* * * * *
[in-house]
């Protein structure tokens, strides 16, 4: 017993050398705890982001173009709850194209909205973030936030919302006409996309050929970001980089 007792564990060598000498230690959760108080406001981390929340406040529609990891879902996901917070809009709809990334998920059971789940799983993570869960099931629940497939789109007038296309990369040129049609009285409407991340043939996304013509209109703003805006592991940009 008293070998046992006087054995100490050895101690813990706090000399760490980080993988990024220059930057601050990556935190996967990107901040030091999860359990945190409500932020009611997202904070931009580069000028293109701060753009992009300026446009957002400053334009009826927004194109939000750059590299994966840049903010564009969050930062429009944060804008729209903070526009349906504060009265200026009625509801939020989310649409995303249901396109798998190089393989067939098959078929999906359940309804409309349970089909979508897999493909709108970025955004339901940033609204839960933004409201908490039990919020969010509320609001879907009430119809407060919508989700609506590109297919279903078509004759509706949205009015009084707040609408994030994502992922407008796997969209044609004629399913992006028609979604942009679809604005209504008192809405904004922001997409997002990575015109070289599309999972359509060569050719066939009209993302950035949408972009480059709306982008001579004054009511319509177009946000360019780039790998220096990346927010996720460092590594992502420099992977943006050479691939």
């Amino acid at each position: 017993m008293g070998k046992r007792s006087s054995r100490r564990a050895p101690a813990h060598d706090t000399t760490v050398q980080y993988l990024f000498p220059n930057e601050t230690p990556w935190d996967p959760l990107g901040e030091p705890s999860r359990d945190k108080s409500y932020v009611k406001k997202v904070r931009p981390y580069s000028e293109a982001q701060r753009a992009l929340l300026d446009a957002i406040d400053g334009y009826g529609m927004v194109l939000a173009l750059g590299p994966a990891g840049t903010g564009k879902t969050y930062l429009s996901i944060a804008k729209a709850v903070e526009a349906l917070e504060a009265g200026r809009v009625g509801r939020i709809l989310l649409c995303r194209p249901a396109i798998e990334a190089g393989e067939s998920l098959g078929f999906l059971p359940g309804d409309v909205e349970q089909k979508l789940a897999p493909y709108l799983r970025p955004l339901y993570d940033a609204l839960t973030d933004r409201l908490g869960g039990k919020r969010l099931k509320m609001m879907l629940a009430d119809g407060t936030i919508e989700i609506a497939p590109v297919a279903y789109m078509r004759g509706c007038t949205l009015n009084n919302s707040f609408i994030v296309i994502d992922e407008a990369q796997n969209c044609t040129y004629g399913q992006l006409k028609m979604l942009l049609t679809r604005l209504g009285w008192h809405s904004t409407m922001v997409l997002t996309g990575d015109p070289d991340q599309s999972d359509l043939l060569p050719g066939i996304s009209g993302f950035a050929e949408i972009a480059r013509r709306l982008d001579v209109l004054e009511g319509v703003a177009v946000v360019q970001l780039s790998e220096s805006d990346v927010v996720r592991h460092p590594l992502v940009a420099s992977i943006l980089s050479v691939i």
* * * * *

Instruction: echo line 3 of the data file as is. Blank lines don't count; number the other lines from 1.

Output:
């Amino acid at each position: 017993m008293g070998k046992r007792s006087s054995r100490r564990a050895p101690a813990h060598d706090t000399t760490v050398q980080y993988l990024f000498p220059n930057e601050t230690p990556w935190d996967p959760l990107g901040e030091p705890s999860r359990d945190k108080s409500y932020v009611k406001k997202v904070r931009p981390y580069s000028e293109a982001q701060r753009a992009l929340l300026d446009a957002i406040d400053g334009y009826g529609m927004v194109l939000a173009l750059g590299p994966a990891g840049t903010g564009k879902t969050y930062l429009s996901i944060a804008k729209a709850v903070e526009a349906l917070e504060a009265g200026r809009v009625g509801r939020i709809l989310l649409c995303r194209p249901a396109i798998e990334a190089g393989e067939s998920l098959g078929f999906l059971p359940g309804d409309v909205e349970q089909k979508l789940a897999p493909y709108l799983r970025p955004l339901y993570d940033a609204l839960t973030d933004r409201l908490g869960g039990k919020r969010l099931k509320m609001m879907l629940a009430d119809g407060t936030i919508e989700i609506a497939p590109v297919a279903y789109m078509r004759g509706c007038t949205l009015n009084n919302s707040f609408i994030v296309i994502d992922e407008a990369q796997n969209c044609t040129y004629g399913q992006l006409k028609m979604l942009l049609t679809r604005l209504g009285w008192h809405s904004t409407m922001v997409l997002t996309g990575d015109p070289d991340q599309s999972d359509l043939l060569p050719g066939i996304s009209g993302f950035a050929e949408i972009a480059r013509r709306l982008d001579v209109l004054e009511g319509v703003a177009v946000v360019q970001l780039s790998e220096s805006d990346v927010v996720r592991h460092p590594l992502v940009a420099s992977i943006l980089s050479v691939i």